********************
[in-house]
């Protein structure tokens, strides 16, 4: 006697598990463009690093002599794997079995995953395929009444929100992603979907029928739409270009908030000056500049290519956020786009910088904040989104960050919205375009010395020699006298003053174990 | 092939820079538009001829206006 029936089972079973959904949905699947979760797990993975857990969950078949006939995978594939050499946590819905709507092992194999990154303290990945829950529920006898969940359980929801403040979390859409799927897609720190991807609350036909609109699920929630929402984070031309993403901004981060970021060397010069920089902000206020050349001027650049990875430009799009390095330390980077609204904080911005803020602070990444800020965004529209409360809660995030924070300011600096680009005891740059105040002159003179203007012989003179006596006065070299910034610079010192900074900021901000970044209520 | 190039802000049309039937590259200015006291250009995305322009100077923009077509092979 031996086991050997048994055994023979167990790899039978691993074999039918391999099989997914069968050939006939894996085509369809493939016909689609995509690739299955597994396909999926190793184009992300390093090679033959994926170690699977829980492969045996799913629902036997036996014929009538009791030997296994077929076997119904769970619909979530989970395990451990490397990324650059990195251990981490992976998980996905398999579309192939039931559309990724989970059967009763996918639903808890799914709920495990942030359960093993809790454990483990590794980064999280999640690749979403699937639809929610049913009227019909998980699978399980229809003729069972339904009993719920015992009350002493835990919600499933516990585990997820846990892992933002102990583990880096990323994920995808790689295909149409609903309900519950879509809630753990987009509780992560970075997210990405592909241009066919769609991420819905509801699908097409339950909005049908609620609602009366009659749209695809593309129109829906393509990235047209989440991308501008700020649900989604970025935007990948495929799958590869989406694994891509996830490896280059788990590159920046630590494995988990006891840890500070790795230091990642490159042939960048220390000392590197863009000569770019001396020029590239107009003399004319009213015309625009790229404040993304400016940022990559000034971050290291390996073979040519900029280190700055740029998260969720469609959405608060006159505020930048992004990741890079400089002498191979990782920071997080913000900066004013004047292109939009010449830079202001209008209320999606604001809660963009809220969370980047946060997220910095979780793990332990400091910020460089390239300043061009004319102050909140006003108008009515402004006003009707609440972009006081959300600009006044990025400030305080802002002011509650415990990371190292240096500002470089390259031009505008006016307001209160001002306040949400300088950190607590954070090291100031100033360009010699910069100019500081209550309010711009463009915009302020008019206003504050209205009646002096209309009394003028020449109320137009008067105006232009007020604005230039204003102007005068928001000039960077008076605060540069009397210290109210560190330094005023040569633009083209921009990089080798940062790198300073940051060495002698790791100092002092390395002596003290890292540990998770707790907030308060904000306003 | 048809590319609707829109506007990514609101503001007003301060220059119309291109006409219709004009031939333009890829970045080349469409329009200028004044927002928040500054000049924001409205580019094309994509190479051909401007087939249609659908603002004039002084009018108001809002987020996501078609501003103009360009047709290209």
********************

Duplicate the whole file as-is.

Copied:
[in-house]
């Protein structure tokens, strides 16, 4: 006697598990463009690093002599794997079995995953395929009444929100992603979907029928739409270009908030000056500049290519956020786009910088904040989104960050919205375009010395020699006298003053174990 | 092939820079538009001829206006 029936089972079973959904949905699947979760797990993975857990969950078949006939995978594939050499946590819905709507092992194999990154303290990945829950529920006898969940359980929801403040979390859409799927897609720190991807609350036909609109699920929630929402984070031309993403901004981060970021060397010069920089902000206020050349001027650049990875430009799009390095330390980077609204904080911005803020602070990444800020965004529209409360809660995030924070300011600096680009005891740059105040002159003179203007012989003179006596006065070299910034610079010192900074900021901000970044209520 | 190039802000049309039937590259200015006291250009995305322009100077923009077509092979 031996086991050997048994055994023979167990790899039978691993074999039918391999099989997914069968050939006939894996085509369809493939016909689609995509690739299955597994396909999926190793184009992300390093090679033959994926170690699977829980492969045996799913629902036997036996014929009538009791030997296994077929076997119904769970619909979530989970395990451990490397990324650059990195251990981490992976998980996905398999579309192939039931559309990724989970059967009763996918639903808890799914709920495990942030359960093993809790454990483990590794980064999280999640690749979403699937639809929610049913009227019909998980699978399980229809003729069972339904009993719920015992009350002493835990919600499933516990585990997820846990892992933002102990583990880096990323994920995808790689295909149409609903309900519950879509809630753990987009509780992560970075997210990405592909241009066919769609991420819905509801699908097409339950909005049908609620609602009366009659749209695809593309129109829906393509990235047209989440991308501008700020649900989604970025935007990948495929799958590869989406694994891509996830490896280059788990590159920046630590494995988990006891840890500070790795230091990642490159042939960048220390000392590197863009000569770019001396020029590239107009003399004319009213015309625009790229404040993304400016940022990559000034971050290291390996073979040519900029280190700055740029998260969720469609959405608060006159505020930048992004990741890079400089002498191979990782920071997080913000900066004013004047292109939009010449830079202001209008209320999606604001809660963009809220969370980047946060997220910095979780793990332990400091910020460089390239300043061009004319102050909140006003108008009515402004006003009707609440972009006081959300600009006044990025400030305080802002002011509650415990990371190292240096500002470089390259031009505008006016307001209160001002306040949400300088950190607590954070090291100031100033360009010699910069100019500081209550309010711009463009915009302020008019206003504050209205009646002096209309009394003028020449109320137009008067105006232009007020604005230039204003102007005068928001000039960077008076605060540069009397210290109210560190330094005023040569633009083209921009990089080798940062790198300073940051060495002698790791100092002092390395002596003290890292540990998770707790907030308060904000306003 | 048809590319609707829109506007990514609101503001007003301060220059119309291109006409219709004009031939333009890829970045080349469409329009200028004044927002928040500054000049924001409205580019094309994509190479051909401007087939249609659908603002004039002084009018108001809002987020996501078609501003103009360009047709290209």